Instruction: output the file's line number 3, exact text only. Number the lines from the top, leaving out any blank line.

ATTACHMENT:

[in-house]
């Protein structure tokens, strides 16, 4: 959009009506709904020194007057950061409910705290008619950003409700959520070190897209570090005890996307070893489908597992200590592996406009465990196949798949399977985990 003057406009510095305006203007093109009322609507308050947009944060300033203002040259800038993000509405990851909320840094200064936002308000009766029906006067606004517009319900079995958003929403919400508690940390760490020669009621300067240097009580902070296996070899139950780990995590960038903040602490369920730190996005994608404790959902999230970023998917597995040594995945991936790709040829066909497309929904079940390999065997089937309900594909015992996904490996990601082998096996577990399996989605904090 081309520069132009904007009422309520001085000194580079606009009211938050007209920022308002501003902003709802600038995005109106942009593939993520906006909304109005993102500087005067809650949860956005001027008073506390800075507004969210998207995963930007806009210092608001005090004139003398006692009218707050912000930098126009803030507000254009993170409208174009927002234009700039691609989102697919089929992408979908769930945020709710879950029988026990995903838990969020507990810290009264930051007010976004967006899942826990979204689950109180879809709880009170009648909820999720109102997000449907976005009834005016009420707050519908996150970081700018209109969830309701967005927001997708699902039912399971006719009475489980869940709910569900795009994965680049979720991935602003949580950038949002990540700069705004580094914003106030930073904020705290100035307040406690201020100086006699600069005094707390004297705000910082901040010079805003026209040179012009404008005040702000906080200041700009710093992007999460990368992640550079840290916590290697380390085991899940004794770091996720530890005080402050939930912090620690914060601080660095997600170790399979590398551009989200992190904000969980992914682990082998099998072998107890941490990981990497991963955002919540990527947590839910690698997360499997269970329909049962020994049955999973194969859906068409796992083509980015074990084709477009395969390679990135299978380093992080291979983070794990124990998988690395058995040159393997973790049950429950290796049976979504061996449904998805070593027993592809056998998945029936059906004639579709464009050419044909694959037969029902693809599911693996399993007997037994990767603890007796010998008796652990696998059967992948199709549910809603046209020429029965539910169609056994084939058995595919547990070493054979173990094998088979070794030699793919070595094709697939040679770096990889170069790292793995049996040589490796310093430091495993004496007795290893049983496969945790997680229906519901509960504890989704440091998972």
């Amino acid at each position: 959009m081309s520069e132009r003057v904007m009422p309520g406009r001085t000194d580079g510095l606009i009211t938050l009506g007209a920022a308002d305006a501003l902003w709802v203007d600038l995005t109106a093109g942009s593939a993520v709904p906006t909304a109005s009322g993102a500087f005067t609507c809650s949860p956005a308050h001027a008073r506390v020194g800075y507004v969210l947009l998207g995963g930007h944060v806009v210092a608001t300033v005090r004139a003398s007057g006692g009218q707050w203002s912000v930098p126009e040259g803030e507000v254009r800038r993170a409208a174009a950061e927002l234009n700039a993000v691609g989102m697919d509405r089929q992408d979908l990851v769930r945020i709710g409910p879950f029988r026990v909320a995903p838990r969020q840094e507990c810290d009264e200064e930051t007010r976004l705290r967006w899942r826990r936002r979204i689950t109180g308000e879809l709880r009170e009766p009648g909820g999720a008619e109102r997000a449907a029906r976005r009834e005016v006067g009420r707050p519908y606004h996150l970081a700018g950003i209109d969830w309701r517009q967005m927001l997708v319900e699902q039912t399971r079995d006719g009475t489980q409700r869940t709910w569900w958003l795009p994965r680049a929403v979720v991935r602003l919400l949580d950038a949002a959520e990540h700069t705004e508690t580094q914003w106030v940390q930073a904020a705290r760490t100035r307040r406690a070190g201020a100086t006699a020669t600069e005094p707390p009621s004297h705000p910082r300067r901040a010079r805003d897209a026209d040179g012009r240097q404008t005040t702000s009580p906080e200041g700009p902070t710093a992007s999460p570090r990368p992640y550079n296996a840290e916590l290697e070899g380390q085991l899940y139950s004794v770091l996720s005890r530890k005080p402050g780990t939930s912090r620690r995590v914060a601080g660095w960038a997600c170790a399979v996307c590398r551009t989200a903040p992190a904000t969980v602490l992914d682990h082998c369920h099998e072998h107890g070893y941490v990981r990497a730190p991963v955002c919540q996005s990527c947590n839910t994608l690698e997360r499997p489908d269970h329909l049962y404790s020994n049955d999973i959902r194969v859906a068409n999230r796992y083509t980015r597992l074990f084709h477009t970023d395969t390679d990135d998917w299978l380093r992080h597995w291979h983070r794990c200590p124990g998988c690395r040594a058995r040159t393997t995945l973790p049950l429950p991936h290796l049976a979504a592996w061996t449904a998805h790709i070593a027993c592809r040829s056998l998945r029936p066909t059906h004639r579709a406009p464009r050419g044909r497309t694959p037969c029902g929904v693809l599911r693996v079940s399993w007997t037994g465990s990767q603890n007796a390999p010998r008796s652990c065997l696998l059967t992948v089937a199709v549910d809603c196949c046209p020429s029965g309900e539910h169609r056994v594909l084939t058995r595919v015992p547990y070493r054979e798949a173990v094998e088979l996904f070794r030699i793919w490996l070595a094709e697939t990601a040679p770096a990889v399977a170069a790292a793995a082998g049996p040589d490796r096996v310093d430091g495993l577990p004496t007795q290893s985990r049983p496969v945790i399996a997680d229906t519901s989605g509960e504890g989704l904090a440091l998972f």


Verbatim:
């Amino acid at each position: 959009m081309s520069e132009r003057v904007m009422p309520g406009r001085t000194d580079g510095l606009i009211t938050l009506g007209a920022a308002d305006a501003l902003w709802v203007d600038l995005t109106a093109g942009s593939a993520v709904p906006t909304a109005s009322g993102a500087f005067t609507c809650s949860p956005a308050h001027a008073r506390v020194g800075y507004v969210l947009l998207g995963g930007h944060v806009v210092a608001t300033v005090r004139a003398s007057g006692g009218q707050w203002s912000v930098p126009e040259g803030e507000v254009r800038r993170a409208a174009a950061e927002l234009n700039a993000v691609g989102m697919d509405r089929q992408d979908l990851v769930r945020i709710g409910p879950f029988r026990v909320a995903p838990r969020q840094e507990c810290d009264e200064e930051t007010r976004l705290r967006w899942r826990r936002r979204i689950t109180g308000e879809l709880r009170e009766p009648g909820g999720a008619e109102r997000a449907a029906r976005r009834e005016v006067g009420r707050p519908y606004h996150l970081a700018g950003i209109d969830w309701r517009q967005m927001l997708v319900e699902q039912t399971r079995d006719g009475t489980q409700r869940t709910w569900w958003l795009p994965r680049a929403v979720v991935r602003l919400l949580d950038a949002a959520e990540h700069t705004e508690t580094q914003w106030v940390q930073a904020a705290r760490t100035r307040r406690a070190g201020a100086t006699a020669t600069e005094p707390p009621s004297h705000p910082r300067r901040a010079r805003d897209a026209d040179g012009r240097q404008t005040t702000s009580p906080e200041g700009p902070t710093a992007s999460p570090r990368p992640y550079n296996a840290e916590l290697e070899g380390q085991l899940y139950s004794v770091l996720s005890r530890k005080p402050g780990t939930s912090r620690r995590v914060a601080g660095w960038a997600c170790a399979v996307c590398r551009t989200a903040p992190a904000t969980v602490l992914d682990h082998c369920h099998e072998h107890g070893y941490v990981r990497a730190p991963v955002c919540q996005s990527c947590n839910t994608l690698e997360r499997p489908d269970h329909l049962y404790s020994n049955d999973i959902r194969v859906a068409n999230r796992y083509t980015r597992l074990f084709h477009t970023d395969t390679d990135d998917w299978l380093r992080h597995w291979h983070r794990c200590p124990g998988c690395r040594a058995r040159t393997t995945l973790p049950l429950p991936h290796l049976a979504a592996w061996t449904a998805h790709i070593a027993c592809r040829s056998l998945r029936p066909t059906h004639r579709a406009p464009r050419g044909r497309t694959p037969c029902g929904v693809l599911r693996v079940s399993w007997t037994g465990s990767q603890n007796a390999p010998r008796s652990c065997l696998l059967t992948v089937a199709v549910d809603c196949c046209p020429s029965g309900e539910h169609r056994v594909l084939t058995r595919v015992p547990y070493r054979e798949a173990v094998e088979l996904f070794r030699i793919w490996l070595a094709e697939t990601a040679p770096a990889v399977a170069a790292a793995a082998g049996p040589d490796r096996v310093d430091g495993l577990p004496t007795q290893s985990r049983p496969v945790i399996a997680d229906t519901s989605g509960e504890g989704l904090a440091l998972f």